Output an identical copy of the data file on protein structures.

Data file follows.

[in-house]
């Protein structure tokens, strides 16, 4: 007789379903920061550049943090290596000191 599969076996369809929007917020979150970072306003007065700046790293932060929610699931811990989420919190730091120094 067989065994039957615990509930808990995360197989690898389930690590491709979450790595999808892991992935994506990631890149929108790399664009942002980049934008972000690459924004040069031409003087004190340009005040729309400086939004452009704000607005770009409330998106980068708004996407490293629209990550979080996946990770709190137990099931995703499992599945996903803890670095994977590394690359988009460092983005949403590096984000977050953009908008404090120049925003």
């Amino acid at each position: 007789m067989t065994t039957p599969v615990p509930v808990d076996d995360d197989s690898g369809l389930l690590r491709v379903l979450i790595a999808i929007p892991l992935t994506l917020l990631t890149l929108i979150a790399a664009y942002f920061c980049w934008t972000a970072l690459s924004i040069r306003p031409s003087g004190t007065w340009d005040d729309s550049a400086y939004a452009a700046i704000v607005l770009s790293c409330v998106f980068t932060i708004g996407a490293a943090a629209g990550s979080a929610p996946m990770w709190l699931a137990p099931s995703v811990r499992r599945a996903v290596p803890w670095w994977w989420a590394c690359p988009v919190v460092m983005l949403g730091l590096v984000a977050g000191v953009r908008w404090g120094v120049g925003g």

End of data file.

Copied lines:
[in-house]
């Protein structure tokens, strides 16, 4: 007789379903920061550049943090290596000191 599969076996369809929007917020979150970072306003007065700046790293932060929610699931811990989420919190730091120094 067989065994039957615990509930808990995360197989690898389930690590491709979450790595999808892991992935994506990631890149929108790399664009942002980049934008972000690459924004040069031409003087004190340009005040729309400086939004452009704000607005770009409330998106980068708004996407490293629209990550979080996946990770709190137990099931995703499992599945996903803890670095994977590394690359988009460092983005949403590096984000977050953009908008404090120049925003």
């Amino acid at each position: 007789m067989t065994t039957p599969v615990p509930v808990d076996d995360d197989s690898g369809l389930l690590r491709v379903l979450i790595a999808i929007p892991l992935t994506l917020l990631t890149l929108i979150a790399a664009y942002f920061c980049w934008t972000a970072l690459s924004i040069r306003p031409s003087g004190t007065w340009d005040d729309s550049a400086y939004a452009a700046i704000v607005l770009s790293c409330v998106f980068t932060i708004g996407a490293a943090a629209g990550s979080a929610p996946m990770w709190l699931a137990p099931s995703v811990r499992r599945a996903v290596p803890w670095w994977w989420a590394c690359p988009v919190v460092m983005l949403g730091l590096v984000a977050g000191v953009r908008w404090g120094v120049g925003g």